Is the Singaporeans’ unemployment rate relatively worse off than that of PRs and foreigners?
I refer to the article “Singapore’s unemployment rate drops to 2% in Q1” (Channel NewsAsia, Apr 27).
It states that “Singapore’s unemployment rate in the first quarter was 2 per cent, down from 2.1 per cent in December last year, the Ministry of Manpower (MOM) said on Friday (Apr 27).
The unemployment rate for residents fell from 3 per cent to 2.8 per cent, while it remained unchanged at 3 per cent for Singapore citizens, according to an advance release of the first-quarter labour market report.”
Why is it that the overall and residents’ unemployment rate have decreased, whereas the citizen’s rate has remained unchanged?
Does it mean that on a relative basis, the unemployment of Singaporeans did not improve compared to permanent residents (PRs) and foreigners?
As to “Total employment (excluding foreign domestic workers) dropped by 2,100 after a seasonal increase in the previous quarter, largely due to a decrease in work permit holders in the construction and marine shipyard sectors” – does it mean that on a relative basis – Singaporeans bore the brunt of the decrease in total employment and possibly, correspondingly higher unemployment?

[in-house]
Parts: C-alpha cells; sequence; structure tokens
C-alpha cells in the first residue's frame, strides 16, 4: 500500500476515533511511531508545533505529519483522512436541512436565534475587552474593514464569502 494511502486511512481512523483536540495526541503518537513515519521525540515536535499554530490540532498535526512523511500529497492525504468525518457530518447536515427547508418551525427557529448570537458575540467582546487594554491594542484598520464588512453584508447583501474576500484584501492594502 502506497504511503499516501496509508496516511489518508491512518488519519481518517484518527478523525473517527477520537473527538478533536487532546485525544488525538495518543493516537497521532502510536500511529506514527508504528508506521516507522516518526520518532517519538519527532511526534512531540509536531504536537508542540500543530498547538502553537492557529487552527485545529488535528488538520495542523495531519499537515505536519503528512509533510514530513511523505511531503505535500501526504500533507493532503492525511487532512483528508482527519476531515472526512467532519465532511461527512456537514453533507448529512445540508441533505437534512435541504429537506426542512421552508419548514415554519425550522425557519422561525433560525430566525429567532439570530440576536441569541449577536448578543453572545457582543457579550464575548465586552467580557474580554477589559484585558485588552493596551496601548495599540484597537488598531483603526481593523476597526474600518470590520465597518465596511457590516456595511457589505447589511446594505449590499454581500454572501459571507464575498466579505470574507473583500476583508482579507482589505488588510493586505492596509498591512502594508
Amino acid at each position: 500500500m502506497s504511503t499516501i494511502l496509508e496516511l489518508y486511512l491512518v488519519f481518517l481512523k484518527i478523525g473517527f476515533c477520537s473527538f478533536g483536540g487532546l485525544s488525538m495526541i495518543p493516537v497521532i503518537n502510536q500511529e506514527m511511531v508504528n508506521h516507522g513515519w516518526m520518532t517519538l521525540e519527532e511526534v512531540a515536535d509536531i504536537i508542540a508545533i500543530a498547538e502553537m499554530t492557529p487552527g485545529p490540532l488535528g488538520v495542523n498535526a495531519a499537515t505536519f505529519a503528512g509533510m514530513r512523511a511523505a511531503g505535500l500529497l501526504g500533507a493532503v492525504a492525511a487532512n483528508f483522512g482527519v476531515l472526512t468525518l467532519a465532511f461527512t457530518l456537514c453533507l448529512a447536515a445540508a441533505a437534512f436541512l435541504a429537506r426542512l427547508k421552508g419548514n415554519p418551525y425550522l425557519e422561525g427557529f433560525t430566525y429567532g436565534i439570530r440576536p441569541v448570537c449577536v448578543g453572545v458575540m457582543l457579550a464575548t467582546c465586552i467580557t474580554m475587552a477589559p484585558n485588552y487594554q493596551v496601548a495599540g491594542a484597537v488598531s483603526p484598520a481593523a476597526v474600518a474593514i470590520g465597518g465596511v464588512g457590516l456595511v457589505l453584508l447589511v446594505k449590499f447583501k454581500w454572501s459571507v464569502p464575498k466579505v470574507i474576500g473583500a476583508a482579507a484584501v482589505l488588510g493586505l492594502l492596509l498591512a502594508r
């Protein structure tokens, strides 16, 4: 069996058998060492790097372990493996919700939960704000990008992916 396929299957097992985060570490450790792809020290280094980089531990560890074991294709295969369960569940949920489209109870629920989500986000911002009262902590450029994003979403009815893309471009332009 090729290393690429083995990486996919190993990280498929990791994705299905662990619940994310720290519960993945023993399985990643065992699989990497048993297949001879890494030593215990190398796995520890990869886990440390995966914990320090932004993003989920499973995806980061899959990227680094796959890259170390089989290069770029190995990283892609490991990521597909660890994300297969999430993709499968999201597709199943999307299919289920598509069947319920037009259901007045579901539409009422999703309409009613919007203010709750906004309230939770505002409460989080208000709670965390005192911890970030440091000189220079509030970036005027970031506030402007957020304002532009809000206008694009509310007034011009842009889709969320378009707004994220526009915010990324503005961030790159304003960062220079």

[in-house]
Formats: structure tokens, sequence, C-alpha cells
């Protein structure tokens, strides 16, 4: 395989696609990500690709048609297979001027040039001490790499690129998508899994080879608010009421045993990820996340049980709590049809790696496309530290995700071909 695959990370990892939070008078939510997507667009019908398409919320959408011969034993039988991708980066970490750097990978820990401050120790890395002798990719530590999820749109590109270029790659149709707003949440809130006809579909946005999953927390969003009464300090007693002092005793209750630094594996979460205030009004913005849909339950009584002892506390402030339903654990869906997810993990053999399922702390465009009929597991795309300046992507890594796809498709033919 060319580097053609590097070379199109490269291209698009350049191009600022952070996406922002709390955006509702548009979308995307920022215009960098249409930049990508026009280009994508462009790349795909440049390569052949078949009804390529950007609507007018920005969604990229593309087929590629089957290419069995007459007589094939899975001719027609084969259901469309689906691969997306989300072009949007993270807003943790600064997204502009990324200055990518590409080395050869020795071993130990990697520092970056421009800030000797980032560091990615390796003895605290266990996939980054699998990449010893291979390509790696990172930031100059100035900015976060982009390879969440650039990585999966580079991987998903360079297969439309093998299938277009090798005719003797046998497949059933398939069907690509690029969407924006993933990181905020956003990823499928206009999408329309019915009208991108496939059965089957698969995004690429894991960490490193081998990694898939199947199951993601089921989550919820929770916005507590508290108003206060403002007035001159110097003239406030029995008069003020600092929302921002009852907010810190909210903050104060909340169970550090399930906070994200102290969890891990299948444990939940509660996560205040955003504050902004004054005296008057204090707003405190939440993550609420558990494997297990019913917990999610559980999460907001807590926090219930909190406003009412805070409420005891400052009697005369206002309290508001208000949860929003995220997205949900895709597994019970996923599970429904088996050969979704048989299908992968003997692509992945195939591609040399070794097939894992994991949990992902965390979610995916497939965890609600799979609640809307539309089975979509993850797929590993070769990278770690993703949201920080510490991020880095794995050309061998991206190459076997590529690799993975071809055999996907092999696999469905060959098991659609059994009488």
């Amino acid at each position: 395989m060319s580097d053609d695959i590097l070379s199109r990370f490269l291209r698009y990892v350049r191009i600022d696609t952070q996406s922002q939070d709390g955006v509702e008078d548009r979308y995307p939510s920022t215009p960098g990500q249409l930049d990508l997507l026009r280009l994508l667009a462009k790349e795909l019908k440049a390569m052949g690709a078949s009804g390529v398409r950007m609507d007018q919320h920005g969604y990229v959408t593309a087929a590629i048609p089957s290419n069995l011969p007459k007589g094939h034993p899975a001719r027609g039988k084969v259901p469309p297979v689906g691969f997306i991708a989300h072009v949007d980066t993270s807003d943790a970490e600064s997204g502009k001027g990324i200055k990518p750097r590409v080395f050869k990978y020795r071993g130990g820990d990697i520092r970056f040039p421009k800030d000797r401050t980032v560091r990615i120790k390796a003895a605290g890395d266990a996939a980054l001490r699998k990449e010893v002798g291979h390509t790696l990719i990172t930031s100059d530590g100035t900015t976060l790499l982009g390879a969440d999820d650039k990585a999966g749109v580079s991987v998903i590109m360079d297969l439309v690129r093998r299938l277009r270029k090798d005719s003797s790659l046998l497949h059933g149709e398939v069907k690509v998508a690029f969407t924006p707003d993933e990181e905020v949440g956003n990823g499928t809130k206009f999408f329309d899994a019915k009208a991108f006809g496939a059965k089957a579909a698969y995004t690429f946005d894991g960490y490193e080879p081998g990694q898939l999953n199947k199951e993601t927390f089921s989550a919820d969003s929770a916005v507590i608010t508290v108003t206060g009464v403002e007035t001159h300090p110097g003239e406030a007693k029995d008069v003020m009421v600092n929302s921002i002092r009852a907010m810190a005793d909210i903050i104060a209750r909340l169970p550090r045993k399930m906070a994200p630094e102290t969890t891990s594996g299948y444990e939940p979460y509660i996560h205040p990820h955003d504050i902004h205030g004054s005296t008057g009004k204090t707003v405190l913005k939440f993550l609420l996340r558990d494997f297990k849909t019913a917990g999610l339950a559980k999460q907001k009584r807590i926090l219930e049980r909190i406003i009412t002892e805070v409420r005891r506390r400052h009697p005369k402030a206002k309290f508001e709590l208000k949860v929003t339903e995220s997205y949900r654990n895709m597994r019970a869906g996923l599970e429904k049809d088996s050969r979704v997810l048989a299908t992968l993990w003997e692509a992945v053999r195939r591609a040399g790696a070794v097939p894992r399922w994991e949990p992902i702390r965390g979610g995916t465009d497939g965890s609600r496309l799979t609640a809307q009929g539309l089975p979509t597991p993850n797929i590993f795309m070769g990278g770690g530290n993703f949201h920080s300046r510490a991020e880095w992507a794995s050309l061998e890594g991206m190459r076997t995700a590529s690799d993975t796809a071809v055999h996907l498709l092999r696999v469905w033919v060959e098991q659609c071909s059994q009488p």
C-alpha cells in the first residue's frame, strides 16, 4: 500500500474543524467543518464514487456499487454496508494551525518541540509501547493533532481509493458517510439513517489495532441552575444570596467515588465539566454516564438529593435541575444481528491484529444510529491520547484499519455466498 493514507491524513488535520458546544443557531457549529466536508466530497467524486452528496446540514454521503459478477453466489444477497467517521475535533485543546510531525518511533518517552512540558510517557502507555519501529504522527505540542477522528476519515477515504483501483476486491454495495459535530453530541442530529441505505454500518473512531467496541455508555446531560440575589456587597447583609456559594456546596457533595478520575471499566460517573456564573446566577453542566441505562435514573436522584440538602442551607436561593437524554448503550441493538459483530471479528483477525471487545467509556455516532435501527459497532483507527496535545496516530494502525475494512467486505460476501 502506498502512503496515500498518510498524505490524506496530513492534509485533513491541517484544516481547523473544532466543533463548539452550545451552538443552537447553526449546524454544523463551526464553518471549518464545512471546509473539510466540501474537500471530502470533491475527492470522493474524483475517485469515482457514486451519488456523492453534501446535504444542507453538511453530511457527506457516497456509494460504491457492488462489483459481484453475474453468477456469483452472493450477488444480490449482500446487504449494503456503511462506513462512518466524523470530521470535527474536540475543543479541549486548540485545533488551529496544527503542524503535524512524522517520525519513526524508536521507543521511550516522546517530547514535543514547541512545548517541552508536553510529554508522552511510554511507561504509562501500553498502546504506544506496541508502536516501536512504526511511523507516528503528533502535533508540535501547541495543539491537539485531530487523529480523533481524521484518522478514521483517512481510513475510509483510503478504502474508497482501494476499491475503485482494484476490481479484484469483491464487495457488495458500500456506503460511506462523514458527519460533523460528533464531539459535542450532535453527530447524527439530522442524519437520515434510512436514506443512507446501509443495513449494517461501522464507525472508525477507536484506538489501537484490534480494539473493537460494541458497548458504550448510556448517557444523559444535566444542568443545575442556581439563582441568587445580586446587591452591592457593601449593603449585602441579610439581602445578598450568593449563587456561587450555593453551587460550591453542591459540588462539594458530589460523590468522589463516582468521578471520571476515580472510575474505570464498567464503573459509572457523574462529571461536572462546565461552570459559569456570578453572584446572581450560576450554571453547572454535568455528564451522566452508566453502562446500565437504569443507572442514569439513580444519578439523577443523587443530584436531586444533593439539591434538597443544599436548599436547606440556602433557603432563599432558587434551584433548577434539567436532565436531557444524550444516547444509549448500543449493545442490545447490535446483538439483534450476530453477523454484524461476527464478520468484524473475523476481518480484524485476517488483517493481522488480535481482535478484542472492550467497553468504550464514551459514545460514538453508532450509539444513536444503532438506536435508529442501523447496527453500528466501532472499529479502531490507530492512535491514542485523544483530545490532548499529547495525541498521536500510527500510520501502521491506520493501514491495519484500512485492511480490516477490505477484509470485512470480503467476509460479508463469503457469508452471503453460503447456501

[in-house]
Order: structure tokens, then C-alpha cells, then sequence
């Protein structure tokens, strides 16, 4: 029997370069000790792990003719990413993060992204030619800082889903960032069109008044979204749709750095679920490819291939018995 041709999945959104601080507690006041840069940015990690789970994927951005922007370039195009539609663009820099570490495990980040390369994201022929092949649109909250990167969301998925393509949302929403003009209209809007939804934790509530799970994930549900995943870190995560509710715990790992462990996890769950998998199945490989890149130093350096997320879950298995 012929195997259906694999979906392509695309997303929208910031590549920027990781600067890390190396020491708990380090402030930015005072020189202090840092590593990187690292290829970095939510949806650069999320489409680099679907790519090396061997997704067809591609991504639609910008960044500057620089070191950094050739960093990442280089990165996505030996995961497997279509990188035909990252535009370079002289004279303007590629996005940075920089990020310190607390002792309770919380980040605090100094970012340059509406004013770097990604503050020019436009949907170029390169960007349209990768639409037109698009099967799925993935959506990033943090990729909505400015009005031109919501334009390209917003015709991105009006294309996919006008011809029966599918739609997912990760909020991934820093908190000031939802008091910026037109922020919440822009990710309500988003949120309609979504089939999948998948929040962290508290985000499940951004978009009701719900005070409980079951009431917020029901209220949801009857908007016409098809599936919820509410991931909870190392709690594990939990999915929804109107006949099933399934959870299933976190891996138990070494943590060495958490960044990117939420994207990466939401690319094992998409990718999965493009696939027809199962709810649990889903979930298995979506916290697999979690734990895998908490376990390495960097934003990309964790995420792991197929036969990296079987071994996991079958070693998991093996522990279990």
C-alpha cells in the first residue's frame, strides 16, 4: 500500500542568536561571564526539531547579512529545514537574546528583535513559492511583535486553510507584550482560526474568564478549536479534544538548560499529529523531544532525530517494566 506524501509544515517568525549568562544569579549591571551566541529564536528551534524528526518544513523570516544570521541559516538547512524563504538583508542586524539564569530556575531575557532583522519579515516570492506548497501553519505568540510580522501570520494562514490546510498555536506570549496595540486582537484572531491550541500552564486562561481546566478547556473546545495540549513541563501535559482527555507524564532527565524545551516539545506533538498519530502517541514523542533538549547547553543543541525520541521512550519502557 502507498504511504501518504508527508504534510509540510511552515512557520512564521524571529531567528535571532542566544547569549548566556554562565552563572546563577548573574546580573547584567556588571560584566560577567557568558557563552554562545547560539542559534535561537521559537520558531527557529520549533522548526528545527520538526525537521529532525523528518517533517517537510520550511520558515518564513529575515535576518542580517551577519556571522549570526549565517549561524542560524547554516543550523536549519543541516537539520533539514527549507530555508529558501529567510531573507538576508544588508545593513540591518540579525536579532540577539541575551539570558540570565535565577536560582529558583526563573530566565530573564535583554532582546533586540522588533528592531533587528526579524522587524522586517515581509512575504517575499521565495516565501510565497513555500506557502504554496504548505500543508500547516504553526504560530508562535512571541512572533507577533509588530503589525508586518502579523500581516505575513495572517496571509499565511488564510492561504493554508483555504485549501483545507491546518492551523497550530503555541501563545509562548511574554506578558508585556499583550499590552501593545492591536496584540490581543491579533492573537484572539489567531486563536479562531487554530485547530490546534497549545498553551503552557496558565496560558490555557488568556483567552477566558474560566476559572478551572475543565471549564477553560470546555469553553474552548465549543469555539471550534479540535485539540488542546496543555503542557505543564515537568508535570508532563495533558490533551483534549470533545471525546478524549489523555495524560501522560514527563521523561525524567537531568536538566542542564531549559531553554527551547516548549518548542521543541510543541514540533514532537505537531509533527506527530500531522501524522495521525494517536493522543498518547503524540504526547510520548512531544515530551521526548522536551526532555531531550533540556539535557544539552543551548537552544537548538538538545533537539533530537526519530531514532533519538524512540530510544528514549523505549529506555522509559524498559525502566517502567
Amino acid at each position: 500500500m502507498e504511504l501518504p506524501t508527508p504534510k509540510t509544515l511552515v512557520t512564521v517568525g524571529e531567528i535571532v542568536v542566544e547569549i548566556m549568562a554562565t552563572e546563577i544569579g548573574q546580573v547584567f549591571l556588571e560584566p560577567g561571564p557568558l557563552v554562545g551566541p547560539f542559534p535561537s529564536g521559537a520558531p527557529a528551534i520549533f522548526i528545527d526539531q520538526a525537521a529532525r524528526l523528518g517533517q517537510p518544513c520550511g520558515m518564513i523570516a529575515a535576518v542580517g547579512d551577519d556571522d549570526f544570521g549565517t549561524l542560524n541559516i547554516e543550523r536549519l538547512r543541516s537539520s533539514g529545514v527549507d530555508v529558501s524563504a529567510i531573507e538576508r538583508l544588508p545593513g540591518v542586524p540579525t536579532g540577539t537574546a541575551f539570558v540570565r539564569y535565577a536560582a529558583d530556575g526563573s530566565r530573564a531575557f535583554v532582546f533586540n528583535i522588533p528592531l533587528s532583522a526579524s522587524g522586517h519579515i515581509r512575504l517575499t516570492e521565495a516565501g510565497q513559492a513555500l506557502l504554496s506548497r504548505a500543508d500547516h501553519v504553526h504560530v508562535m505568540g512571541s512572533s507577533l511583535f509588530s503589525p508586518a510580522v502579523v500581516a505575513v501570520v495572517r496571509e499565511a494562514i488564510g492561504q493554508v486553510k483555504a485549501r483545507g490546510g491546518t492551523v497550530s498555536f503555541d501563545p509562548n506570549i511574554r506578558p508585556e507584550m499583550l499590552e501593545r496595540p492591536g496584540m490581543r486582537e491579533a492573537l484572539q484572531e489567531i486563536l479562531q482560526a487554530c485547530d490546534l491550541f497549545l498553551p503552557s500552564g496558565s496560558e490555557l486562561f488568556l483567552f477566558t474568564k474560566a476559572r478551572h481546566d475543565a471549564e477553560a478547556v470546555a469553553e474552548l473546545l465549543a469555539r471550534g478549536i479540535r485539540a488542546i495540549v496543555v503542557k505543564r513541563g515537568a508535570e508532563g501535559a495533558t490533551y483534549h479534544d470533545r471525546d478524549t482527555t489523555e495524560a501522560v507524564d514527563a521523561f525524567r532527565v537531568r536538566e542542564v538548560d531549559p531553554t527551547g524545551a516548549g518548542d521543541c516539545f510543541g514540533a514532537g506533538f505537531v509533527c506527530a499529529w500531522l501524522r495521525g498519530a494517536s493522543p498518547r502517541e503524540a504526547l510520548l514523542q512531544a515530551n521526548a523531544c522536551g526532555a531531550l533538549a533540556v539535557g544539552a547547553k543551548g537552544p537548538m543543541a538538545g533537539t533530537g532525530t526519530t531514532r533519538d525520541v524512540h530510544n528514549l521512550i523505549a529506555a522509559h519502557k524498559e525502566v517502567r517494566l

In this connection, with an average of about 30,000 new permanent residents (PRs) and 20,000 new citizens granted per year – how much of the local residents’ employment change in the last quarter and the last year were to Singaporeans?
If we account for the foreign workers who were reclassified as resident workers when they became PRs or citizens – what is the “real” unemployment rate for Singaporeans?
Leong Sze Hian